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  • Writer's pictureEquilibrium Pain Management Coaching & Massage Therapy

Massage for children and teens

Over the past few months I have had a number of clients enquire about massage for their children for various reasons, from sports-related injuries to management of ongoing conditions. I am very supportive of parents wanting to explore massage as a therapeutic approach for their children.

Touch is an important part of health and wellbeing, being one of the first of our senses to develop. Broadly speaking, many of the benefits of massage therapy for children are the same as for adults – increasing blood flow, promoting muscle repair, calming the nervous system, decreasing muscle tension and pain, and improving range of movement and immune system function. However, there is a growing amount of research being done specifically on the effects of massage therapy on children and particular conditions.

Research is suggesting that it is beneficial for conditions such as ADD/ADHD and Autism. Results from studies indicate that it reduces hyperactivity, improves mood, sleep and anger control, and also improves social functioning and task focus in class. For children who are anxious or going through stressful situations - at school, dealing with grief or change, or having to cope with chronic illness involving frequent hospital visits and painful medical treatment, massage can be a useful tool in reducing stress hormone levels and improving their sleep.

Recent research on the effects of massage therapy on children with cancer going through bone marrow aspiration has shown there were significant decreases in pain and anxiety among those receiving massage. In another study on children with Asthma, findings show that lung function was improved with massage.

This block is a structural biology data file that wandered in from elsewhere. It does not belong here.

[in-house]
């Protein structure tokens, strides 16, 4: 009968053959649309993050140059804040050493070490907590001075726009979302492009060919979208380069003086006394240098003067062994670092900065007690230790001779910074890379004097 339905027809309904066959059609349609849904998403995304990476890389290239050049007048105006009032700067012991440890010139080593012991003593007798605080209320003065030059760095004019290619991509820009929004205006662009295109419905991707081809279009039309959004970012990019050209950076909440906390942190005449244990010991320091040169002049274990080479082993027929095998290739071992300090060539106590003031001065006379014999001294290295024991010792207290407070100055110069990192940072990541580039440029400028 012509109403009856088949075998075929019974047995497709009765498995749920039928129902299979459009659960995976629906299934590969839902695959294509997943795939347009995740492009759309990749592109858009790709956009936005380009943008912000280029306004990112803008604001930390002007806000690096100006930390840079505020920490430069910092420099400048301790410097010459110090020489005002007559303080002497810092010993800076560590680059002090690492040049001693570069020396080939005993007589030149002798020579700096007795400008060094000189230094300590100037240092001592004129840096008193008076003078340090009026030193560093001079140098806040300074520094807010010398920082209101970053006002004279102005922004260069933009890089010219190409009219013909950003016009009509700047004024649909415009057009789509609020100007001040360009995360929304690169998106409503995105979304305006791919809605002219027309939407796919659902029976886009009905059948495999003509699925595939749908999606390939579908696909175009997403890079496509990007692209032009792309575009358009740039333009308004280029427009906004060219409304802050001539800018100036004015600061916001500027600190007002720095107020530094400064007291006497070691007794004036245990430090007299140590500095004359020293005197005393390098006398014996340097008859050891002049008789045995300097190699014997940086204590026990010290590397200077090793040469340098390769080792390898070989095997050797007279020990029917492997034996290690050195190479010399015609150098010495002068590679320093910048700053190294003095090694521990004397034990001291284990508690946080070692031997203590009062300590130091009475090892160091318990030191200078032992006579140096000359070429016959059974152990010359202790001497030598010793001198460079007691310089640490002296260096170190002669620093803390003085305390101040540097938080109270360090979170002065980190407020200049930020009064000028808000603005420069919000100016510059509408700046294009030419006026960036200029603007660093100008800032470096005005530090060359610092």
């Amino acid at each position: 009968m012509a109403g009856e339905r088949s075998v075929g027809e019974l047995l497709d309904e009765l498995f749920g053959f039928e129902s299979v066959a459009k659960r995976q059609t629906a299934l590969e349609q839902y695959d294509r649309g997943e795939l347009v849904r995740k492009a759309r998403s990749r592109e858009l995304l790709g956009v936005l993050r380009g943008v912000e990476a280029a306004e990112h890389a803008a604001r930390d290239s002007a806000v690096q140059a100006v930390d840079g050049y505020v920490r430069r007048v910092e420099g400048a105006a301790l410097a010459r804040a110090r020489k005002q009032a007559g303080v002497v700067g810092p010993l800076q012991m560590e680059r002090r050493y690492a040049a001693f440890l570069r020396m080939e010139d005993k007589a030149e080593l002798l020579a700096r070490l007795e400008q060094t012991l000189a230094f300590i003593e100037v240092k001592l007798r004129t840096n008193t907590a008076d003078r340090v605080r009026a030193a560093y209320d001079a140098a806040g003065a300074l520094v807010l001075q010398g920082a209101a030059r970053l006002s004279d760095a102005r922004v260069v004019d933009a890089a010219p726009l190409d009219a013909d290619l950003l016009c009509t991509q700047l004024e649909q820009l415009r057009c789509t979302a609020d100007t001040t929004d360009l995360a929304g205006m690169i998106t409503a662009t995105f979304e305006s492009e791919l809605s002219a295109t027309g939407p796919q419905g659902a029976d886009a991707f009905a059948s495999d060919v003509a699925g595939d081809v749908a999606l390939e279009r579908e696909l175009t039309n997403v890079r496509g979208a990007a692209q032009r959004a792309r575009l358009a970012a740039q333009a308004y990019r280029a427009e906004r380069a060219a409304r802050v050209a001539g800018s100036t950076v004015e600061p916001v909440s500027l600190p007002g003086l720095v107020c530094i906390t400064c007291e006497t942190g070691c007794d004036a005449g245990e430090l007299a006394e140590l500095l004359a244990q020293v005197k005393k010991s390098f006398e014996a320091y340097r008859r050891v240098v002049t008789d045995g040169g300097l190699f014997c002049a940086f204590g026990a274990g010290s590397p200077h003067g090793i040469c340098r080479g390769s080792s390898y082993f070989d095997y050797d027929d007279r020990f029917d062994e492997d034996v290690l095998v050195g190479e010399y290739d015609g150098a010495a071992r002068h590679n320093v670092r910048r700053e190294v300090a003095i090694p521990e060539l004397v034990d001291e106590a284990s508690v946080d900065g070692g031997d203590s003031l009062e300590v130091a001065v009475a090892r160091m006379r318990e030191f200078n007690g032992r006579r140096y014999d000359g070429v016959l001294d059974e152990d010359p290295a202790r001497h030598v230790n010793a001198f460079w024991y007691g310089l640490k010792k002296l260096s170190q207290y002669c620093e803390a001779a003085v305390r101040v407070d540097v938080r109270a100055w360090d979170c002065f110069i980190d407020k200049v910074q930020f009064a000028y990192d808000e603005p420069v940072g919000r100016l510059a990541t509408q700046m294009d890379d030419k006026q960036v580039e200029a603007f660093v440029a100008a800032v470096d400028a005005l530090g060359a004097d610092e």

Massage can help teenagers going through adolescent growing pains by balancing unstable hormones and improving mood. It can also relieve pain associated with conditions such as Osgood–Schlatter disease, a condition associated with growth spurts in athletic children which involves irritation and inflammation at the insertion of the quadriceps tendon over the knee.

In my experience of working with children to date, I find that they become very relaxed, often drifting off during the session. Through feedback from parents and the children themselves, I can report that they thoroughly enjoy massage therapy and find it helps with their muscle tension, pain and sleep. They are also great to work with – because they don’t have the same filters that we as adults often have, they can be very specific about their symptoms, and give direct feedback during sessions. I always encourage the parent to be present as I explain to them what I’m doing, why and what I’m finding during the session. Plus it's good to go over any homecare and exercises with both child and parent afterwards, to provide the parent with information to help the child with this.

Getting children used to having massage reinforces the benefits of looking after oneself and promotes the benefits of massage at an early age.If you are a parent wondering if massage is an appropriate treatment option for your child, I am more than happy to discuss your child’s needs with you, along with an affordable rate


Abdel Fattah, M., & Hamdy, B. (2011). Pulmonary functions of children with asthma improve following massage therapy. The Journal of Alternative and Complementary Medicine, 17(11), 1065-1068.

Çelebioğlu, A., Gürol, A., Yildirim, Z. K., & Büyükavci, M. (2014). Effects of massage therapy on pain and anxiety arising from intrathecal therapy or bone marrow aspiration in children with cancer. International journal of nursing practice.

Escalona, A., Field, T., Singer-Strunk, R., Cullen, C., & Hartshorn, K. (2001). Brief report: Improvements in the behavior of children with autism following massage therapy. Journal of Autism and Developmental Disorders, 31, 513-516.

Ewart, H. (2002). Attention-Deficit/Hyperactivity Disorder: Why massage Works. Retrieved from

Maddigan, B., Hodgson, P., Heath, S., Dick, B., St. John, K., McWilliam-Burton, T., … White, H. (2003). The Effects of Massage Therapy & Exercise Therapy on Children/Adolescents with Attention Deficit Hyperactivity Disorder. The Canadian Child and Adolescent Psychiatry Review, 12(2), 40–43.

Touch Research Institute. (n.d.). Research at TRI: Child Massage. Retrieved from

Vanderbilt, S. (2003). Children and Massage: A Powerful Combination. Retrieved from


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